Save and adaptively re-use what we have left of our architectural heritage including one of Greensboro’s most endangered landmarks: beleaguered War Memorial Stadium.

Save for District 2 Councilwoman Goldie Wells, our current council is not very preservation-minded.  So, if you want to set yourself apart from the crowd, get out of bed with shiny-new developer types and cozy-up to us ‘hysterical’ preservationists.  We are a loyal lot with campaign money just burning holes in our pockets.

So, let the filings begin.  Early indications are that we will have some heated and healthy contests during this cycle.  To win, local candidates need winning ideas and positions.

Adopt mine, please.  I’ll not be using them for a few more years.

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5 Comments

  1. Posted July 18, 2007 at 8:47 am | Permalink

    Hi Mr Hoggard , I would be very happy to meet with you and listen to your ideas.

  2. tonywilkins
    Posted July 18, 2007 at 5:10 pm | Permalink

    “There is healing to be found in that report and Greensboro could use some healing. If any candidate disagrees with that, he or she probably should not be running for office.”
    Hogg, although I was looking forward to casting my vote for you, I could not disagree more.
    It appears everyone but you and Nelson Johnson healed in the early 80′s with the Court’s decisions (slight exaggeration but you get my point). I would not cast a vote for anyone who stated they would recognize this effort that was initiated by one of the perpetrators.
    Maybe I’m just misinformed so could you take the time to answer a few questions for me?
    1) Was this effort initiated (and funding requested) by Nelson Johnson, one of the participants of the event?
    2) By your comments, are you insulting the Court’s decisions, the judicial process and the jurors involved?
    3) Did the group have any legal authority or subpoena power? (hence, let’s discuss things around the dinner table, change history to our liking, and then expect the City of Greensboro to embrace our misery 30 years later)
    I just do not understand why you would align yourself with a man whose self serving, wicked, and warped obsession with 1979 continues to try to divide our community.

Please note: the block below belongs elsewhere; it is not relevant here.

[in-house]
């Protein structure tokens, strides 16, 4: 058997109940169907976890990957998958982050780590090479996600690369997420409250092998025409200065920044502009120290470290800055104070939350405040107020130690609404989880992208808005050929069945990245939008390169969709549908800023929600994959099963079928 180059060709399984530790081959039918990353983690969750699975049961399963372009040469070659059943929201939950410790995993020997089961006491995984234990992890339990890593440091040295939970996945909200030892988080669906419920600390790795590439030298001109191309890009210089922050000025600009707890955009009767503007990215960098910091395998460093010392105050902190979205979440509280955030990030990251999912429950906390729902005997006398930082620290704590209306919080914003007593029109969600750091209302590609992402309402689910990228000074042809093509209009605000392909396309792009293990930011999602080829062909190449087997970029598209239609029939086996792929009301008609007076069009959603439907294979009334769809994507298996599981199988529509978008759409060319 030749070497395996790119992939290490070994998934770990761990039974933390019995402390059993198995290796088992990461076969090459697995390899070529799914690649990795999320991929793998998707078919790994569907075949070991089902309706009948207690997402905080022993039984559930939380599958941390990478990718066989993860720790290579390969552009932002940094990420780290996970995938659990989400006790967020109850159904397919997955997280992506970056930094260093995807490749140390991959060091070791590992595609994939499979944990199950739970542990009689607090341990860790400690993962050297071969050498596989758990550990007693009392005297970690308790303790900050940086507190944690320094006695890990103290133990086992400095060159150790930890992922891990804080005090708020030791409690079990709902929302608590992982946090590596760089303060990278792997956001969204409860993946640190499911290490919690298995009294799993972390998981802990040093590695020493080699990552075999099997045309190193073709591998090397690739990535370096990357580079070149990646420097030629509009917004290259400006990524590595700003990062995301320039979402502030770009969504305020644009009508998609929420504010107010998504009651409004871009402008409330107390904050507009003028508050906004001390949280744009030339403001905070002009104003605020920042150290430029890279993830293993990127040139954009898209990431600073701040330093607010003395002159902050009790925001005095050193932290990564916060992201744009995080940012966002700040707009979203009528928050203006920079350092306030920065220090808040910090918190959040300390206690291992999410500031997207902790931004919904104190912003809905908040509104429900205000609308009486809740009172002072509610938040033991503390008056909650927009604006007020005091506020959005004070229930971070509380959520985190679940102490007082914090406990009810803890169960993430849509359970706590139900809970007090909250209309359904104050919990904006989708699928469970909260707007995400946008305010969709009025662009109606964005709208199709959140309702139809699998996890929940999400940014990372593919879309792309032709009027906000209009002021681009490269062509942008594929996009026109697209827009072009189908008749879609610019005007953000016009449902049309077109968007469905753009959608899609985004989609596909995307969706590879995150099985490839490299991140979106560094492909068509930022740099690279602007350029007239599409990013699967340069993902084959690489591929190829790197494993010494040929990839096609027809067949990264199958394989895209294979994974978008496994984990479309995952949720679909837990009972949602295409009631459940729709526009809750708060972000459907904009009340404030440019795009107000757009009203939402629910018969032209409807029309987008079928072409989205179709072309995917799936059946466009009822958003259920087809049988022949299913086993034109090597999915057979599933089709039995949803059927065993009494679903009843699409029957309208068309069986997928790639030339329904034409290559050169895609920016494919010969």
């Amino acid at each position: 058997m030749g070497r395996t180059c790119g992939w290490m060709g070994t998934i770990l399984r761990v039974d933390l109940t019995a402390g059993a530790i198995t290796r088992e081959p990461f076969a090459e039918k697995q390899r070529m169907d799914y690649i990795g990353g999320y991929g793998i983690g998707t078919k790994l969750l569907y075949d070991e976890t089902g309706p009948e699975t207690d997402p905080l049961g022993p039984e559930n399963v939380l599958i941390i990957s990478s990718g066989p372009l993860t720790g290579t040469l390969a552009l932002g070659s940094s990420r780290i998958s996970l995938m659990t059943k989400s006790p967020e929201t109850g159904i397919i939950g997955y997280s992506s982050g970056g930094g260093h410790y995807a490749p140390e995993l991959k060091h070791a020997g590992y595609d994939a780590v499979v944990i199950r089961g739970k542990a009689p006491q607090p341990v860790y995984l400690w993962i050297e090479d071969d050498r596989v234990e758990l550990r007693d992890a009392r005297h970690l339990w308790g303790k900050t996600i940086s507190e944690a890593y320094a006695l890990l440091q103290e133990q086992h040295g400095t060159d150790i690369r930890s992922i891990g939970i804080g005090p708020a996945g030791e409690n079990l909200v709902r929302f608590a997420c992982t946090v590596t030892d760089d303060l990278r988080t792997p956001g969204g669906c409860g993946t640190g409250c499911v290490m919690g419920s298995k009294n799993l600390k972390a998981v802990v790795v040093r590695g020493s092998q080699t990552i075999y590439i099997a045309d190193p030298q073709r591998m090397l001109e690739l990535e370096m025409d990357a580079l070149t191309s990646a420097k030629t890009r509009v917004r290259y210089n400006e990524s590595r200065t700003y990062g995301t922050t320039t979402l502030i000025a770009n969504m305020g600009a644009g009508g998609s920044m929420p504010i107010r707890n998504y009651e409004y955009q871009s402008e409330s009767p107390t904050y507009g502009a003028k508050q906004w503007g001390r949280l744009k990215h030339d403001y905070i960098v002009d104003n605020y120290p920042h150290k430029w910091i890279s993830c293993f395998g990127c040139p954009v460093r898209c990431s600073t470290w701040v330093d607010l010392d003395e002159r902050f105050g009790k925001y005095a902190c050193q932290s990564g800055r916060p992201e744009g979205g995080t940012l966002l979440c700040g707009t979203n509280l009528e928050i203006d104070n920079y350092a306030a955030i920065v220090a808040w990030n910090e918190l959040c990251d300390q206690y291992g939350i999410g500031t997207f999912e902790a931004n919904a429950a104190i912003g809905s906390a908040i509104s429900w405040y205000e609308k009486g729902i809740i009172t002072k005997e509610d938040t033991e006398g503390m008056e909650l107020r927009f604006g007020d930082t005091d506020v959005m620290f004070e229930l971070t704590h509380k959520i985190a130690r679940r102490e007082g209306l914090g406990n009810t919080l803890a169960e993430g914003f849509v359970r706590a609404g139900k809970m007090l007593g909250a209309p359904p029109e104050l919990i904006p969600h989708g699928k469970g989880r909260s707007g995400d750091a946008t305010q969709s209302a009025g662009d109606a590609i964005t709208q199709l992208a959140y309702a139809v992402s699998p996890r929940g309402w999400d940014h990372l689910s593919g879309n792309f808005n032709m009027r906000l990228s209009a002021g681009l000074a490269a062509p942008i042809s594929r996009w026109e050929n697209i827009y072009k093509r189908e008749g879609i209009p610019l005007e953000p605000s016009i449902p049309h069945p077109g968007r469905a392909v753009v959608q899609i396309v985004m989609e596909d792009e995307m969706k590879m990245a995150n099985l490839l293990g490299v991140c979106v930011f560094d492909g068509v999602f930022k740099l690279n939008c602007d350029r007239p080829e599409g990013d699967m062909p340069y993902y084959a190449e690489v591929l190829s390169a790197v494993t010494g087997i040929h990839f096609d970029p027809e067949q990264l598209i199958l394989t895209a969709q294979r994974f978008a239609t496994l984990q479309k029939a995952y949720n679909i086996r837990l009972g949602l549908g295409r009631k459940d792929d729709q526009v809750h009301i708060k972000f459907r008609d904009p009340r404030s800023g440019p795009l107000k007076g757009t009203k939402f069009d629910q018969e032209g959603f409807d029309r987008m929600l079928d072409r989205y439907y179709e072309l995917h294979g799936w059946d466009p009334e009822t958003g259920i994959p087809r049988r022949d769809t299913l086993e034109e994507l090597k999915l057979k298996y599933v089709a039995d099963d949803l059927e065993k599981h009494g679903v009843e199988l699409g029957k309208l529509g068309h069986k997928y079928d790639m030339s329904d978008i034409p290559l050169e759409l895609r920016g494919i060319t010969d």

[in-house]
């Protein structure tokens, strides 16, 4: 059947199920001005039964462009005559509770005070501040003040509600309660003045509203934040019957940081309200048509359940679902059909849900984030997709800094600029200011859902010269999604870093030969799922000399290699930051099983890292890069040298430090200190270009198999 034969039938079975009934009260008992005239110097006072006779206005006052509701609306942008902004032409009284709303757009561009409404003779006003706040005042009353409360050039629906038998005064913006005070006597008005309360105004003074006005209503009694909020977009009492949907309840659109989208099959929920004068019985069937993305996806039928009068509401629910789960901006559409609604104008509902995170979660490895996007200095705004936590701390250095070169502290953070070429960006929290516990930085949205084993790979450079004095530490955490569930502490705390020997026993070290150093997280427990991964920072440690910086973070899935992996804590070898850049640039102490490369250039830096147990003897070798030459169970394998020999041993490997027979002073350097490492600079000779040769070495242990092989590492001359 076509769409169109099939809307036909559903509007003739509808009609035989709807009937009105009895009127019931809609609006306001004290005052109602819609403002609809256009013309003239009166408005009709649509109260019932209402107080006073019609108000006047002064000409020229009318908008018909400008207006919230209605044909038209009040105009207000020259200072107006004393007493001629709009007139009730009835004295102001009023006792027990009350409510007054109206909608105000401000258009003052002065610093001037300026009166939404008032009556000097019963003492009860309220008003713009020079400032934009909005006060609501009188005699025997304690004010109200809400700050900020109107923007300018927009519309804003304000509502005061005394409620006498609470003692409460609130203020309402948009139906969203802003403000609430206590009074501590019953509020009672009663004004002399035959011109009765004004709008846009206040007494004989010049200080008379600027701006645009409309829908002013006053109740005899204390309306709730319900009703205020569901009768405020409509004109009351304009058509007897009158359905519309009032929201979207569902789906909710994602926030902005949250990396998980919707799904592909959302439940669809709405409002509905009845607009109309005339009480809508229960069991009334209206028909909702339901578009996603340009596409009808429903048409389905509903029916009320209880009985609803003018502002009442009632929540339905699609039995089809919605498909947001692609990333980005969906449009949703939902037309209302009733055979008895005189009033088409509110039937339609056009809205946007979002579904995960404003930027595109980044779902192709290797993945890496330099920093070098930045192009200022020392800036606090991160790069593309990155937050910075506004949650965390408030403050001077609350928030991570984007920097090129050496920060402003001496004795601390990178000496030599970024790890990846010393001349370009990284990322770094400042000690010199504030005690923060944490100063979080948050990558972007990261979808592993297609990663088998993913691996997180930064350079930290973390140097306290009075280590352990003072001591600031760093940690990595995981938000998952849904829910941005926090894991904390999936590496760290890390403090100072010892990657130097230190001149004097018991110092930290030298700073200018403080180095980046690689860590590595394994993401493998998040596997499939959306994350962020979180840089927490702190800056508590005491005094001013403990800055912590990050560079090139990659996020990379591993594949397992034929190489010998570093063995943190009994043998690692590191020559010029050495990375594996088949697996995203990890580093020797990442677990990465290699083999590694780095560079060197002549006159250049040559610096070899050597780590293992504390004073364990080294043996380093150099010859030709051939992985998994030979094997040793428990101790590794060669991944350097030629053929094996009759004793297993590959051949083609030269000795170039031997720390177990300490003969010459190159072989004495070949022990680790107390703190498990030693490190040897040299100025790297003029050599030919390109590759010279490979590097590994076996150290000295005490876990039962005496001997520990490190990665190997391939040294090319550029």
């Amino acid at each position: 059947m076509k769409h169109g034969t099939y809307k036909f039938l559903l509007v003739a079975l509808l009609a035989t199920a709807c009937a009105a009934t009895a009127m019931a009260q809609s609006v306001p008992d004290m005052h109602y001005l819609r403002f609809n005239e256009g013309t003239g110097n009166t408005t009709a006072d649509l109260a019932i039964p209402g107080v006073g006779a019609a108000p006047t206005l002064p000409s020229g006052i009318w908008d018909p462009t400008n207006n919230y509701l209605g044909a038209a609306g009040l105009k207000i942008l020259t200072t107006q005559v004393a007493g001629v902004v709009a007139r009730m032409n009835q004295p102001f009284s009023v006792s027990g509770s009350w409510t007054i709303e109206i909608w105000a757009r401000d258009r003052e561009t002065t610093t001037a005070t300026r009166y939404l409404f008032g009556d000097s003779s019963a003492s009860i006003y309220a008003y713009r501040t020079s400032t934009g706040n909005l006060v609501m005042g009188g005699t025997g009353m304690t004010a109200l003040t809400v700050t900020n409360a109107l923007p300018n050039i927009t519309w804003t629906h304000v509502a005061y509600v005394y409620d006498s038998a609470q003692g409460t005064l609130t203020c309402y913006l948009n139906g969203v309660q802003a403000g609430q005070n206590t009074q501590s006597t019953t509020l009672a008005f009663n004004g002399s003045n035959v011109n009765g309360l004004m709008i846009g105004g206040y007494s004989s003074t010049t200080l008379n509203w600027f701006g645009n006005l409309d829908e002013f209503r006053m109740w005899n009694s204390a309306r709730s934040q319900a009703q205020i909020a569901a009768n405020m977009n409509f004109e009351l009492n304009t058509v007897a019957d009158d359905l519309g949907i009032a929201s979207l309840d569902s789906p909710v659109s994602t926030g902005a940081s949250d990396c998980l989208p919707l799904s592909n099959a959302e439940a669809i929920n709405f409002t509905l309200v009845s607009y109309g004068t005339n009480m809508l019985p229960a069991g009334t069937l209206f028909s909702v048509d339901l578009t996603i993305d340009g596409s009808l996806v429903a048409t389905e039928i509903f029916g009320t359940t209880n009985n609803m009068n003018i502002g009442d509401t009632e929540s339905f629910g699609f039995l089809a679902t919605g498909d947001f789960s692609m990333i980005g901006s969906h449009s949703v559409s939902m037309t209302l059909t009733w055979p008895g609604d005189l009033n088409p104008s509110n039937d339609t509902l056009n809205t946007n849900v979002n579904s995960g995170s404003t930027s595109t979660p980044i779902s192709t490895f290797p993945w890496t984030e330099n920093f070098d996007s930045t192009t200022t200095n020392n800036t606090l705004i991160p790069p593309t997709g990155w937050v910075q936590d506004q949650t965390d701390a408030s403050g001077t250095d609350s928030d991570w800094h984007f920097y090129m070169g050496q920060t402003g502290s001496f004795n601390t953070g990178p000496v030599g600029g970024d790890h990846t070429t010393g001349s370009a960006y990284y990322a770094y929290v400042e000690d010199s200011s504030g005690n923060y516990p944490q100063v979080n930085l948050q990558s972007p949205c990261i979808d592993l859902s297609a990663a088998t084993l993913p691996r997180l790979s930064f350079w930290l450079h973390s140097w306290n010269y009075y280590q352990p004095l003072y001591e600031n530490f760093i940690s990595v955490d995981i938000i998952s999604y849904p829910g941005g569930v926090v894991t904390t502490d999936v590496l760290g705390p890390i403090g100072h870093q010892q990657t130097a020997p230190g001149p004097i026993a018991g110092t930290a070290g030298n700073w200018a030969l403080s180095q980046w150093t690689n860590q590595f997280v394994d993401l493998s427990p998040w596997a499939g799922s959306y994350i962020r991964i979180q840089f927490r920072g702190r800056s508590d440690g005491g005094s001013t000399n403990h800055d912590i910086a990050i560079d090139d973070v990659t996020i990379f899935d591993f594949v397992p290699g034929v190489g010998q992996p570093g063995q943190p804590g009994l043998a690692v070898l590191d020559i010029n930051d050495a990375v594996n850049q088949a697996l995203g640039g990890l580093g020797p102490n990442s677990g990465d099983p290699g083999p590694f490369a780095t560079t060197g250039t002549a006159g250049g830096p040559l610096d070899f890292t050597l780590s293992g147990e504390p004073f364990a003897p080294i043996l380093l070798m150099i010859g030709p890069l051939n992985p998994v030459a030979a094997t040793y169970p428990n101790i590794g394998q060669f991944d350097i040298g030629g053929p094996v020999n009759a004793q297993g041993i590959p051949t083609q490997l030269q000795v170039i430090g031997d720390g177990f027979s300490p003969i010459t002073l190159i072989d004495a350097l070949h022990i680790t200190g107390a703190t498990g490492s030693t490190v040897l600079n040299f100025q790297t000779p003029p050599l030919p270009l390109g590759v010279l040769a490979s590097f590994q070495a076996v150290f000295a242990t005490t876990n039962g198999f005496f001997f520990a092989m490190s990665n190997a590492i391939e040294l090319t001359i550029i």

We’ll probably agree on more things than we disagree on and these comments are not meant to be disrespectful to you David.

  3. dhoggard
    Posted July 19, 2007 at 6:28 am | Permalink

    Tony,

    I am aligning myself, not with Johnson, but with my sincere belief that the events of ’79 caused much of the distrust that we are currently experiencing between official Greensboro and many parts of our community.

    I am no fan of Nelson Johnson – I agree with you that he is a divisive, 1960′s era, throwback and have little use for him and his ways.

    But, there were victims of that day – namely the residents of Morningside, who were never even acknowledged in the aftermath.
    Even 30 years later this is still important.

    \

  4. meblogin
    Posted July 20, 2007 at 9:57 pm | Permalink

    Same as I told Ed way back when…you want to make a difference in Morningside…do it today…those folks have nearly the same struggles today as they did then. Give them a safe street today and they will thank you and forgive the past. (in my opinion)

    Ask folks younger than 30 about the Klan, CWP and Greensboro. Document how many have no idea what you are asking and what healing means to them.

    Greensboro faces the same similar challenges that most cities of same size share.

    I am glad to hear that your business is doing much better and that your wife continues to be cancer free.

    Marshall

  5. Ashanti
    Posted July 28, 2007 at 10:56 am | Permalink

    You are lot closer to the new and improved Nelson Johnson than you would have us believe